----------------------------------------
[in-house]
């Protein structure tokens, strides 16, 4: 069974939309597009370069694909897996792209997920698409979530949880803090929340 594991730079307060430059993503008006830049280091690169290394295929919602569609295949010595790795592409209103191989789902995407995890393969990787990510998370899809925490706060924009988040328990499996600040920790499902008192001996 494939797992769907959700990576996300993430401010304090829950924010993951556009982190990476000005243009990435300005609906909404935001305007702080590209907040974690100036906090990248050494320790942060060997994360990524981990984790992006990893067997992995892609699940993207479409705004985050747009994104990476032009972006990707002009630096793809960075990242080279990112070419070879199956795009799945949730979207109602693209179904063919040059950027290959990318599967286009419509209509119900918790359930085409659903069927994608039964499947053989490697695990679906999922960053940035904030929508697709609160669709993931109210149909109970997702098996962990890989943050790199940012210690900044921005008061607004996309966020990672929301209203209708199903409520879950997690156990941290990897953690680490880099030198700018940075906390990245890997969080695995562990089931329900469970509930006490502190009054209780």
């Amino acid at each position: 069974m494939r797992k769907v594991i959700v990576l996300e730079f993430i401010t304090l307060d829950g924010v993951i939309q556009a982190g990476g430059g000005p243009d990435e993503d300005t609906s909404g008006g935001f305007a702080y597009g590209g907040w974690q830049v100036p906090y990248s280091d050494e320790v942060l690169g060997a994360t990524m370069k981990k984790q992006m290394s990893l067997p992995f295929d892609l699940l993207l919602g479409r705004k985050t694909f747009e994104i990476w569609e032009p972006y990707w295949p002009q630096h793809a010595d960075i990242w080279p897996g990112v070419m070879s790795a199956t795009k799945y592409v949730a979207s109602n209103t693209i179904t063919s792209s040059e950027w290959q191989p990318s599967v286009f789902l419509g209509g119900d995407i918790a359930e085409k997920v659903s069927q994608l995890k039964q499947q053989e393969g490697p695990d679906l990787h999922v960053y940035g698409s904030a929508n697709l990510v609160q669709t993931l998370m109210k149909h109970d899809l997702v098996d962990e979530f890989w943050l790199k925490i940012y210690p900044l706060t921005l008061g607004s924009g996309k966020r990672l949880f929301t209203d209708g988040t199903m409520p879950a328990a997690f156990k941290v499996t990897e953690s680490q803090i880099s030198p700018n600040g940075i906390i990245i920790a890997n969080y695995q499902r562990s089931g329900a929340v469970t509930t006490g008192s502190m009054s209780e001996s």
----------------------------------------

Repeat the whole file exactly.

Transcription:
[in-house]
């Protein structure tokens, strides 16, 4: 069974939309597009370069694909897996792209997920698409979530949880803090929340 594991730079307060430059993503008006830049280091690169290394295929919602569609295949010595790795592409209103191989789902995407995890393969990787990510998370899809925490706060924009988040328990499996600040920790499902008192001996 494939797992769907959700990576996300993430401010304090829950924010993951556009982190990476000005243009990435300005609906909404935001305007702080590209907040974690100036906090990248050494320790942060060997994360990524981990984790992006990893067997992995892609699940993207479409705004985050747009994104990476032009972006990707002009630096793809960075990242080279990112070419070879199956795009799945949730979207109602693209179904063919040059950027290959990318599967286009419509209509119900918790359930085409659903069927994608039964499947053989490697695990679906999922960053940035904030929508697709609160669709993931109210149909109970997702098996962990890989943050790199940012210690900044921005008061607004996309966020990672929301209203209708199903409520879950997690156990941290990897953690680490880099030198700018940075906390990245890997969080695995562990089931329900469970509930006490502190009054209780």
């Amino acid at each position: 069974m494939r797992k769907v594991i959700v990576l996300e730079f993430i401010t304090l307060d829950g924010v993951i939309q556009a982190g990476g430059g000005p243009d990435e993503d300005t609906s909404g008006g935001f305007a702080y597009g590209g907040w974690q830049v100036p906090y990248s280091d050494e320790v942060l690169g060997a994360t990524m370069k981990k984790q992006m290394s990893l067997p992995f295929d892609l699940l993207l919602g479409r705004k985050t694909f747009e994104i990476w569609e032009p972006y990707w295949p002009q630096h793809a010595d960075i990242w080279p897996g990112v070419m070879s790795a199956t795009k799945y592409v949730a979207s109602n209103t693209i179904t063919s792209s040059e950027w290959q191989p990318s599967v286009f789902l419509g209509g119900d995407i918790a359930e085409k997920v659903s069927q994608l995890k039964q499947q053989e393969g490697p695990d679906l990787h999922v960053y940035g698409s904030a929508n697709l990510v609160q669709t993931l998370m109210k149909h109970d899809l997702v098996d962990e979530f890989w943050l790199k925490i940012y210690p900044l706060t921005l008061g607004s924009g996309k966020r990672l949880f929301t209203d209708g988040t199903m409520p879950a328990a997690f156990k941290v499996t990897e953690s680490q803090i880099s030198p700018n600040g940075i906390i990245i920790a890997n969080y695995q499902r562990s089931g329900a929340v469970t509930t006490g008192s502190m009054s209780e001996s």